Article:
Patrick Kennedy decries insurance discrimination against mental-health and addiction treatment

Patrick Kennedy has joined three other leading mental-health advocates in urging state officials, members of Congress and other government officials to protect individuals from “deceptive and discriminatory practices by health insurance plans” that deny legally mandated coverage of mental-health and addiction services and treatments.

Patrick Kennedy has joined three other leading mental-health advocates in urging state officials, members of Congress and other government officials to protect individuals from “deceptive and discriminatory practices by health insurance plans” that deny legally mandated coverage of mental-health and addiction services and treatments.

In letters sent to state attorneys general, insurance commissioners and U.S. House Speaker Nancy Pelosi and Senate Majority Leader Mitch McConnell, the four advocates cite a recent federal class-action lawsuit in which the court ruled that United Behavioral Health “used flawed medical necessity criteria to wrongly deny insurance claims for tens of thousands of patients” in need of such services.

United Behavioral Health, U.S. Chief Magistrate Judge Joseph C. Spero ruled last month, violated its obligations under the Employee Retirement Income Security Act of 1974.

“In short,” wrote Kennedy and the three other advocates, “the nation’s largest managed behavioral-health care company was found liable for protecting its bottom line at the expense of its vulnerable members.”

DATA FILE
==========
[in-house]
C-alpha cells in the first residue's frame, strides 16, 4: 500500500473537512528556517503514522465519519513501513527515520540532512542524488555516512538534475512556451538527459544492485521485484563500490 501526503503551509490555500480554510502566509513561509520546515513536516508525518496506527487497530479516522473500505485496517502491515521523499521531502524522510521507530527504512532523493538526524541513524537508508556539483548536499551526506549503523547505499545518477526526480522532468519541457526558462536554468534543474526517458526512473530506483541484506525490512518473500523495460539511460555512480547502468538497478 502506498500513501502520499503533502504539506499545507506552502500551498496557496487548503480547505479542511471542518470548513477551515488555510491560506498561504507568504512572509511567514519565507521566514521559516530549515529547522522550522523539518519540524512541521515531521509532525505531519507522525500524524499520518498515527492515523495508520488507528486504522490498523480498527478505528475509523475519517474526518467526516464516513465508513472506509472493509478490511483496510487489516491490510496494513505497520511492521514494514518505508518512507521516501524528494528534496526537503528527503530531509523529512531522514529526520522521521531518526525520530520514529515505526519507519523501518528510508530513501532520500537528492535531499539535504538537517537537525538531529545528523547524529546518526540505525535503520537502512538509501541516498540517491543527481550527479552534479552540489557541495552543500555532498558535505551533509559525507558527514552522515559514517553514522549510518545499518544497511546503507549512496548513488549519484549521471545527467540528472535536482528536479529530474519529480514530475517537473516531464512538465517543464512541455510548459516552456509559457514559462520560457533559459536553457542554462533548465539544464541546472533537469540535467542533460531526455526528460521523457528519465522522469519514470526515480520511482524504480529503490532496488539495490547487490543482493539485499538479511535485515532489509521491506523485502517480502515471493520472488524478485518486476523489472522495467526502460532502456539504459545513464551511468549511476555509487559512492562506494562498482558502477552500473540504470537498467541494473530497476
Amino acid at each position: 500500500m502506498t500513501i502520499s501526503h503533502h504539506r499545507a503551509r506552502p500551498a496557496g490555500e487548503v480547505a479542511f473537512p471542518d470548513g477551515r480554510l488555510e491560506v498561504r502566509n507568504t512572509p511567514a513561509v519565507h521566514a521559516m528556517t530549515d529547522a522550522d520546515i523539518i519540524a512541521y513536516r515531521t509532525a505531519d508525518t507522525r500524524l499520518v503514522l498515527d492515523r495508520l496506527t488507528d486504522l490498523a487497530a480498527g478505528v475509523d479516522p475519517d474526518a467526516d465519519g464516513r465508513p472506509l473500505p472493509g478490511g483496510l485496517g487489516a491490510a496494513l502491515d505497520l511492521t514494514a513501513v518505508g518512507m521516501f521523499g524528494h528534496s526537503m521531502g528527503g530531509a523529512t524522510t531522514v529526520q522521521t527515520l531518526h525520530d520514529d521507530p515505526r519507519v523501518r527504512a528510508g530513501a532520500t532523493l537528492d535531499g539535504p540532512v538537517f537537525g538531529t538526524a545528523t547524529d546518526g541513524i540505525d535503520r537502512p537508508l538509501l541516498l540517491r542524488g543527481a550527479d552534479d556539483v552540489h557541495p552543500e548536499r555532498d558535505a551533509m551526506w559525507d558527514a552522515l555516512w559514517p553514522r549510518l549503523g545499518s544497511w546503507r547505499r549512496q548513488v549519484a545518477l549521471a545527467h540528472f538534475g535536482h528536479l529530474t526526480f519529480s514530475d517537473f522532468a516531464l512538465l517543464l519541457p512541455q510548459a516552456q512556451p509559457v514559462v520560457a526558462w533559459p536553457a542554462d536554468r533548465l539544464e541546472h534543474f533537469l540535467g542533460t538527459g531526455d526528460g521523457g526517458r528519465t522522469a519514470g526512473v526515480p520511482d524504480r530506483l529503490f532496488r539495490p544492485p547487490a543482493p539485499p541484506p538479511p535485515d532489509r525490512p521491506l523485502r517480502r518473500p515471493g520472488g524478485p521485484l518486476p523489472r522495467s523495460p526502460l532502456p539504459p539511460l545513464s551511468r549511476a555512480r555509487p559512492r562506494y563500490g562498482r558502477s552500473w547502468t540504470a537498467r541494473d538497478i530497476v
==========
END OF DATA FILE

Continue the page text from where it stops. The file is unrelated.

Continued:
Besides Kennedy, the letters were signed by former U.S. Rep. James Ramstad; Mary Giliberti, CEO of the National Alliance on Mental Illness; and Paul Gionfriddo, president and CEO of Mental Health America.

While a U.S. representative, Kennedy was one of the co-sponsors of the Mental Health Parity and Addiction Equity Act of 2008, commonly called the Federal Parity Law, which requires health-insurance firms to provide coverage for mental-health and addiction treatment, and not only “physical” health care. Since leaving Congress, Kennedy has headed The Kennedy Forum, based in New Jersey, where he now lives. He speaks, testifies and writes regularly on mental-health and addiction issues.

“Sadly, UBH is not alone in its actions,” Kennedy, Giliberti, Gionfriddo and Ramstad wrote to Pelosi and McConnell. “Other health plans such as Aetna, Kaiser, and Anthem Blue Cross Blue Shield have also been subject to recent court decisions and regulatory fines.”

They concluded: “As rates of overdoses and suicides continue to decrease U.S. life expectancy, our nation must ensure that people have access to treatment for mental health and substance use disorders. Illegal insurance denials should not stand in their way.”

 

 




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